Reproduction: Great Blue Herons form mating pairs that last for the duration of one breeding season. Northern populations breed between March and May and southern populations breed between November and April. Each season new pairs will form. Great Blue Herons nest in single-species breeding colonies containing from several to several-hundred breeding pairs. Isolated breeding and nesting is very rare for this species. Nesting begins in February when males choose a site and begin an elaborate display of courtship including flight, stretching, twig shaking, and physical shows. Great Blue Herons prefer to nest in tall trees but will also select locations in shrubs or on the ground as long as there is a nearby source of water. Colonies are usually situated in undisturbed wetlands, far from human activity and roads, at elevations up to 4900’6. Males collect the materials for the nest, constructed of sticks and lined with bark, pine needles, and small sticks. Females lay anywhere from two to seven pale blue-green eggs that are incubated for an average of 28 days by both parents. Females in northern environments tend to lay more eggs. In the event that a nest is destroyed or abandoned (adults may abandon a nest due to human intrusion or extreme noise,) a female may lay a second clutch. Both parents feed chicks by regurgitating food, showing preference for the largest chick. After two months the chicks reach fledging age, able to fly and survive on their own. However, fledglings will continue to return to the nest to be fed by their parents for several additional weeks. Male chicks generally experience faster growth rates, reaching a fledgling size up to 13% larger than females7. Great Blue Herons reach sexual maturity at 22 months old.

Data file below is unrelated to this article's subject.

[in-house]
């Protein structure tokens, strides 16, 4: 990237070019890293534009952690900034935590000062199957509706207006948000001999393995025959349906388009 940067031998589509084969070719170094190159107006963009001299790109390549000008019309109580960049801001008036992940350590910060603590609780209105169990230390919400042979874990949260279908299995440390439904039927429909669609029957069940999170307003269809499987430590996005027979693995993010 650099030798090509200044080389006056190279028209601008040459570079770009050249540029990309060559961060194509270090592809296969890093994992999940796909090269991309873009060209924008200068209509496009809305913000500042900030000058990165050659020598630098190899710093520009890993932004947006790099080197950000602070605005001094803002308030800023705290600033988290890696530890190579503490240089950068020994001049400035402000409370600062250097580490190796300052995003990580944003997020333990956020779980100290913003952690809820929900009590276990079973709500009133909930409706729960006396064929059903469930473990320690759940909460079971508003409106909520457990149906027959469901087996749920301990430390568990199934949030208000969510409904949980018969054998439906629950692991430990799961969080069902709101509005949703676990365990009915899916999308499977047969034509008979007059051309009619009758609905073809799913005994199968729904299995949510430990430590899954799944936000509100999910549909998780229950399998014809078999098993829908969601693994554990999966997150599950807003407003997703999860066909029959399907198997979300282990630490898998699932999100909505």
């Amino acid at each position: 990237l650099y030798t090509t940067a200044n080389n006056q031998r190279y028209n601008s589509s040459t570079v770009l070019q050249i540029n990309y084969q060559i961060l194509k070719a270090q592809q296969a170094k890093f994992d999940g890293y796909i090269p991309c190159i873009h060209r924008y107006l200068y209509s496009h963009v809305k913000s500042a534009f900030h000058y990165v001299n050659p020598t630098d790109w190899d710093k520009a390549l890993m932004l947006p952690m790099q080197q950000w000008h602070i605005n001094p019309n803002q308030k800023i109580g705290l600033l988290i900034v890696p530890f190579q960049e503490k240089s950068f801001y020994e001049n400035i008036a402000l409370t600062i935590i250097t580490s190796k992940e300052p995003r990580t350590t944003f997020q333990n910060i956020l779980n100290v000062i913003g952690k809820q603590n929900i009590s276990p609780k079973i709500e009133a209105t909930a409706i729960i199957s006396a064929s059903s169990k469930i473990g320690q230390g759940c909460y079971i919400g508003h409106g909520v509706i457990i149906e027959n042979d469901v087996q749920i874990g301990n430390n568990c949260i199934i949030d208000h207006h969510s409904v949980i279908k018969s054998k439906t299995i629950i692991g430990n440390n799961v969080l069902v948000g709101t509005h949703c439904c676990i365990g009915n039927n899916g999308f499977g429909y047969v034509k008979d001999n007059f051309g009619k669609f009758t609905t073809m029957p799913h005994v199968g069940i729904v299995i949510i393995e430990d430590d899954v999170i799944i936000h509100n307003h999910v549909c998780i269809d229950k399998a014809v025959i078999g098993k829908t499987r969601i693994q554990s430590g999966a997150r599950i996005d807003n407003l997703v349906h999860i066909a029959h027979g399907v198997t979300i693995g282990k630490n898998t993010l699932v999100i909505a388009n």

Notes of Interest: A subspecies of the Great Blue Heron living in southern Florida and the Caribbean is often mistakenly called a Great White Heron because of a color mutation resulting in pure white plumage8.

In 1999, Great Blue Heron colonies in Seattle, WA experienced a 40% abandonment rate in the middle of the breeding season. Experts now believe this exodus resulted from an increased presence of Bald Eagles in the area, known to harass herons and feed on their young. Crows may have also contributed, known to feed on nests after Bald Eagles.